History is not a linear process. For you to be reading this post, a series of events had to happen over many years in different places. Some are told in history books because they affected millions of people. Others were only important on a family or personal level. But, they all brought us to the moment when I published the post and you sat down to read it. The same is true with Linux.
That is why in this series of articles we try to keep track of the milestones in the history of technology that converged to make Linux and open source the current dominant paradigm fore the computer industry.
The road to Linux. The expansion of the computer network
The existence of Linux was made possible by a number of factors such as
- The appearance of an economic support for the distribution of software.
- The development of a work methodology based on meritocracy.
- The existence of a network for searching and exchanging information in real time.
We had been left in the existence of a small network of university computers and an informal group of people developing by consensus the protocols that would allow them to communicate with each other. Now is the time to move to the next level. The expansion of the network around the world.
On August 27, 1976, a van was parked in front of a well-known brewery in the city of San Francisco. Its occupants (Members of a research institute at Stanford University) They placed a computer terminal on the table, connected it to the vehicle's radio transmitter, and sent a message over ARPA's wireless data transmission network known as PRNET. The transmission was received and sent by ARPANET (the wired network that we already talked about) to another geographically distant computer.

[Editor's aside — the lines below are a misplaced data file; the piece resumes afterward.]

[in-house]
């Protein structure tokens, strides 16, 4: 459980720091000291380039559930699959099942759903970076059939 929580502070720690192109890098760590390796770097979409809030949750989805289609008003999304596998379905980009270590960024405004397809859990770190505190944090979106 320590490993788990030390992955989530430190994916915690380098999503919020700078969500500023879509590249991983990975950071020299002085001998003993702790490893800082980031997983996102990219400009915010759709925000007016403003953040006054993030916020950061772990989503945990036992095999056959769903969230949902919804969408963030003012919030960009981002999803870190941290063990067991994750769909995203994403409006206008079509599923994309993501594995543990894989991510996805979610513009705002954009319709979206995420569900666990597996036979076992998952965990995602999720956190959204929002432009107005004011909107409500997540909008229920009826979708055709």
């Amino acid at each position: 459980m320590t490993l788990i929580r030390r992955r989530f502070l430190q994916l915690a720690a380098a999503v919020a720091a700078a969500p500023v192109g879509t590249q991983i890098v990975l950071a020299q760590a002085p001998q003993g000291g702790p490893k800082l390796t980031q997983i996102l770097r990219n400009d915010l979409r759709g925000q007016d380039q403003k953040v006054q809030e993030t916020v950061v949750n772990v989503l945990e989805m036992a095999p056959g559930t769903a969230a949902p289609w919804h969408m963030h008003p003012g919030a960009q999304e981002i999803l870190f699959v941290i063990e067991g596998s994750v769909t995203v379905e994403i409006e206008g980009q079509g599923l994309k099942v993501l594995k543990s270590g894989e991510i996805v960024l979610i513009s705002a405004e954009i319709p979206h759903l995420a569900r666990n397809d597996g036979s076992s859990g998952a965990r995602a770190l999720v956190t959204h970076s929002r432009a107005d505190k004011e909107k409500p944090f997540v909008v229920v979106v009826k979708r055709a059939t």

This was made possible by the poor quality and high cost of Hawaiian phone service. The local university needed an inexpensive and reliable way to connect 7 campuses spread over 4 islands and decided to use the radio.
The problem to be solved was that the protocols developed for transmission over telephone lines were not adequate. While in a telephone line the signals travel from the sender to the receiver in an orderly manner thes radio stations broadcast indiscriminately to all receivers within their range. If two or more stations with a common range broadcast at the same time, the messages are degraded or canceled.
The solution found by the experts was that When a sender (node) on the network does not receive confirmation from the receiver of having received the data packet, wait a random period of time and send it again.
As the timeout period was random, the possibility of repeating simultaneous broadcasting of messages was minimal.
In addition to technological problems, ARPA had to deal with other types of problems, political ones. In 1969 the Congress announced the decision to cut the defense budget and establish that only investigations that had an obvious relationship to military operations or applications could be conducted.
The salvation of the ARPA was a treaty limiting nuclear weapons tests that only allowed them to be carried out underground. This type of evidence is detected by seismographs around the world.
With the objective of spying on the USSR's nuclear activity, the United States agreed with Norway to build a seismic detection facility. This facility it was connected to a satellite station in Sweden that sent the data to the Virginia Center for Seismic Data Analysis. Through the same satellite link, the Norwegians had access to ARPANET.
It was through the Norwegian facility that the UK joined the brand new network. The connection was through a telephone line that linked them to the University College of London.
In time, the British would establish their own direct satellite connections.